To attempt to write a life of Robert Walpole is to climb one of the highest mountains in biography. He dominated English politics for over twenty years, and established a model of government that lasted until 1832 in substance, and beyond that date in spirit. It takes a brave man to undertake the task. Only J H Plumb attempted the summit, and, after two volumes, could not face a third. More recent biographers have preferred to stay in the foothills, and Edward Pearce must be counted among their number.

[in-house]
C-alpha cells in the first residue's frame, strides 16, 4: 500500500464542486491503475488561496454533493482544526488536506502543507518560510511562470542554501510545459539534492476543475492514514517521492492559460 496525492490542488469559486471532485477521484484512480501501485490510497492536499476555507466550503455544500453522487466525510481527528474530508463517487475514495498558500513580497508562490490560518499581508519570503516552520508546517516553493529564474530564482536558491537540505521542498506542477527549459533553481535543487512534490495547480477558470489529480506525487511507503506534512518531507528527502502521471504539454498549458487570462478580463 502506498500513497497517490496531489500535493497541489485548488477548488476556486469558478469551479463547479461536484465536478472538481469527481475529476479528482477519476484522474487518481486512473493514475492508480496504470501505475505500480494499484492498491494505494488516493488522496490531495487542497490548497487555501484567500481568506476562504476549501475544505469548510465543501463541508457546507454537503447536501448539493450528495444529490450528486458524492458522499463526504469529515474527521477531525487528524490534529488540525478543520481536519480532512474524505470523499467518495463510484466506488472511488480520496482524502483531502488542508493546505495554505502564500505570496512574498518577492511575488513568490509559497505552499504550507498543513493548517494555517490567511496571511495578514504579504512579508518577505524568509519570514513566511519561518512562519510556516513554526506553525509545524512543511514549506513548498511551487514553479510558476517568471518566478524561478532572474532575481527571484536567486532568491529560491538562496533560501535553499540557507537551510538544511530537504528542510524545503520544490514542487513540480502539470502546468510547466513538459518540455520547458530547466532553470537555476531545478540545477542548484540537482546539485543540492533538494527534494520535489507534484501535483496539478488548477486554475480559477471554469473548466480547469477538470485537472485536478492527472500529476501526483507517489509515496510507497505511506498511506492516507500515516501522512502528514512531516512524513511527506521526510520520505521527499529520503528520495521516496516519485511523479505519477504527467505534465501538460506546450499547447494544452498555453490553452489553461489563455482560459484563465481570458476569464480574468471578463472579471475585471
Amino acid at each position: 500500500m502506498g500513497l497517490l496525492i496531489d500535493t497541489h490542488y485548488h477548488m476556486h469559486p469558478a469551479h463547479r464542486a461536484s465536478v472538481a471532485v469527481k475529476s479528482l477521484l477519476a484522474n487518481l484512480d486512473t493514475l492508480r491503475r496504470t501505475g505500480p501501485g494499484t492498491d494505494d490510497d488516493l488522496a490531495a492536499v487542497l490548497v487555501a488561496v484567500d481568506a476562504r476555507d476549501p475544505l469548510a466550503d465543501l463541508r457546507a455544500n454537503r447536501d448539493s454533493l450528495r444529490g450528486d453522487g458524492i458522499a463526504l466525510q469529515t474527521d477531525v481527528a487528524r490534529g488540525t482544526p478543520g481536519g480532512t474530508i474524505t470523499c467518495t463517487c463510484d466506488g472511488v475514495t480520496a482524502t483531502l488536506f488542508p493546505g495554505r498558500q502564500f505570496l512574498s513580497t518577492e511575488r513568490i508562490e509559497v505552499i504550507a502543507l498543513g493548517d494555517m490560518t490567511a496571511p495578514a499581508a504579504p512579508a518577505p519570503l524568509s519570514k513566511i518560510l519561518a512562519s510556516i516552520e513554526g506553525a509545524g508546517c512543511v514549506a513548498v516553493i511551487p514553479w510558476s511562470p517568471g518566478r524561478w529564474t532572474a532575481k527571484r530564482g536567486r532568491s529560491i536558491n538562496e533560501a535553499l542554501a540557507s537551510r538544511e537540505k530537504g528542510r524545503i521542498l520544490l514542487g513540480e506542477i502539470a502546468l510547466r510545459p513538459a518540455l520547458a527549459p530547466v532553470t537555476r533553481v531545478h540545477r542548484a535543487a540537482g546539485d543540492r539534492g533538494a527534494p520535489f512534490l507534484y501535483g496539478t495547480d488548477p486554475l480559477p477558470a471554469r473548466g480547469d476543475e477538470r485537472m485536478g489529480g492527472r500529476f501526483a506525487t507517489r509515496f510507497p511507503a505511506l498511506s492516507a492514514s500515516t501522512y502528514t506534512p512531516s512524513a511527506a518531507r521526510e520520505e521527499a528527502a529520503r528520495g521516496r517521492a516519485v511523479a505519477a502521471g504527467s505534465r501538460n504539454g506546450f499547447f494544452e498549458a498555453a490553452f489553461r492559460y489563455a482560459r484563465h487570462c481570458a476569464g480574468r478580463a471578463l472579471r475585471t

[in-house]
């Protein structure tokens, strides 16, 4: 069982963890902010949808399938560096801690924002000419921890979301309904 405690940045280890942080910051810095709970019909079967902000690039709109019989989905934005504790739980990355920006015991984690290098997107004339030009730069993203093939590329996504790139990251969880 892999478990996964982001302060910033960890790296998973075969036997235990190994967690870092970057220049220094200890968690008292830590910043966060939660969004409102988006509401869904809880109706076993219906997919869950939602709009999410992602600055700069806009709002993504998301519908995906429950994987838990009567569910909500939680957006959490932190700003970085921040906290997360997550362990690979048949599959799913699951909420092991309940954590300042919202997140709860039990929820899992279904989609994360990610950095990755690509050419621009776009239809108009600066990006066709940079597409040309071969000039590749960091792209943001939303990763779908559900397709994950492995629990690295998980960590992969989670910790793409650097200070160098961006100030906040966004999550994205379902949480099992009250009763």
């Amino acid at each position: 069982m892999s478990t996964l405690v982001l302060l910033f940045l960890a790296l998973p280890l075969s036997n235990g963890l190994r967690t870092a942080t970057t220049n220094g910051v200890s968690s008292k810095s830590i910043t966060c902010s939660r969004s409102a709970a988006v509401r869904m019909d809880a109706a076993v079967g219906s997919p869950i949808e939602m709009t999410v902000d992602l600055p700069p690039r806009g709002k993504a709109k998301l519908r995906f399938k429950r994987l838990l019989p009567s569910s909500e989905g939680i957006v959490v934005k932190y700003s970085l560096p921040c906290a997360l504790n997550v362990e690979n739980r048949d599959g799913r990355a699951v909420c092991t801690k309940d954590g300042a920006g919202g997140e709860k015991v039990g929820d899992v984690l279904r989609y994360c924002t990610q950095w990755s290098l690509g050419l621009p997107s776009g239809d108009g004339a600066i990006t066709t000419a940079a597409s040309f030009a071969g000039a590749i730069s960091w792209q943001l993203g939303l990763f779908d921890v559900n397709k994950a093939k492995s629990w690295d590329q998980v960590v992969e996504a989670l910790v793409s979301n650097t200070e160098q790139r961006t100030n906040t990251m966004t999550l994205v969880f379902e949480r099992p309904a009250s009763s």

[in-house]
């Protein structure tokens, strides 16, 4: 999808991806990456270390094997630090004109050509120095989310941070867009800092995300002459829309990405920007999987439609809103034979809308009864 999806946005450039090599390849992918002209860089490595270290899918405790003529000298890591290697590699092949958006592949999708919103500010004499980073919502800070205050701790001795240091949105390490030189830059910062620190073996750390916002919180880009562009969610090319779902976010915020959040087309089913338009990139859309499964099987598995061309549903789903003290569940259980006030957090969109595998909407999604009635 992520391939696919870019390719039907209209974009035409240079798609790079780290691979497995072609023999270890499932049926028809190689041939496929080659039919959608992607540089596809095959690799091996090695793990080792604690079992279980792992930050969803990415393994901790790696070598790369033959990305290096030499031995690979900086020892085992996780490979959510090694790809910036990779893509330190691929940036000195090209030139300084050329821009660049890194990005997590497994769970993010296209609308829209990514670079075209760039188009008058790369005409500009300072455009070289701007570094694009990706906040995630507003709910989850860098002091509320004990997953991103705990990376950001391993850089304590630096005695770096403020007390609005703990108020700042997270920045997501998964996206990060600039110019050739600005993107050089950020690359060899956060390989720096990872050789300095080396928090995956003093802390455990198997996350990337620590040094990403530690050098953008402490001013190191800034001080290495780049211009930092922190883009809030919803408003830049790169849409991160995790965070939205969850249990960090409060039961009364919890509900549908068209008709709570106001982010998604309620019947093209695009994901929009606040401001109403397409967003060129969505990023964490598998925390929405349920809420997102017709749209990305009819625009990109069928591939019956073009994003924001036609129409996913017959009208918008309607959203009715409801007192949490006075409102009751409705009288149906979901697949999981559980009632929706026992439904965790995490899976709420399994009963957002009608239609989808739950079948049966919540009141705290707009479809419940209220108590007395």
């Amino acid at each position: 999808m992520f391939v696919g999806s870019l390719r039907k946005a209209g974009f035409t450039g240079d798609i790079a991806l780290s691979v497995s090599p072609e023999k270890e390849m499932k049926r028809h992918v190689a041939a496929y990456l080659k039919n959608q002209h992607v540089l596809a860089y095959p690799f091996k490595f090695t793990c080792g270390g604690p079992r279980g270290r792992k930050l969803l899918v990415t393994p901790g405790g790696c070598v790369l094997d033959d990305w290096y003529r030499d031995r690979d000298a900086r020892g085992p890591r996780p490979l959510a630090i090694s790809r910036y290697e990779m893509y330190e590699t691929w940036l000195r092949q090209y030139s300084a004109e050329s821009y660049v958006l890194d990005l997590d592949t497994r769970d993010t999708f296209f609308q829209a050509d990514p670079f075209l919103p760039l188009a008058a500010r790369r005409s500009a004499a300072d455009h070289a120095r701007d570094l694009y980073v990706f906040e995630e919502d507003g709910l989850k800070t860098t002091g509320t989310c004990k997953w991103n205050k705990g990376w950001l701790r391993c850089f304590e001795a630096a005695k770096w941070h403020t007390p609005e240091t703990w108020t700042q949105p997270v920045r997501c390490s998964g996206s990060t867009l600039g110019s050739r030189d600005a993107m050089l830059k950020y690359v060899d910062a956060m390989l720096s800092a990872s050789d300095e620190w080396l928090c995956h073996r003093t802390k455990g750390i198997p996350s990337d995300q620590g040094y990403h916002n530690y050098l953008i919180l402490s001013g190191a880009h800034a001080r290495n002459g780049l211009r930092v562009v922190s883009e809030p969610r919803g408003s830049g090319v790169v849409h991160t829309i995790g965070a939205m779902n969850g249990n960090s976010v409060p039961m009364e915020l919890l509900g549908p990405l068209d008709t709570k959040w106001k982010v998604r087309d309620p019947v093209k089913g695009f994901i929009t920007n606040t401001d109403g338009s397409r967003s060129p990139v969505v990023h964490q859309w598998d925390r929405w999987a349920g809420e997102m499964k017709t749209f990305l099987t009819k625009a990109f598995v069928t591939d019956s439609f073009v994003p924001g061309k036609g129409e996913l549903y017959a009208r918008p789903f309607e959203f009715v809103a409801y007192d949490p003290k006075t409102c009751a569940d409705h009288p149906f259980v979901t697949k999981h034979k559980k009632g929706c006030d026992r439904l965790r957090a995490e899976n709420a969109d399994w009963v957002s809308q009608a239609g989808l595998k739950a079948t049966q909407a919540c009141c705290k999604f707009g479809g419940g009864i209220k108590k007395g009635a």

Quite simply, the amount of material to be gone through is intimidating. The massive correspondence of the Pelham brothers in the British Library would, alone, defeat all but the most determined researcher. Since Walpole was everywhere, his footsteps have to be followed through the complexities of religious controversies, the byways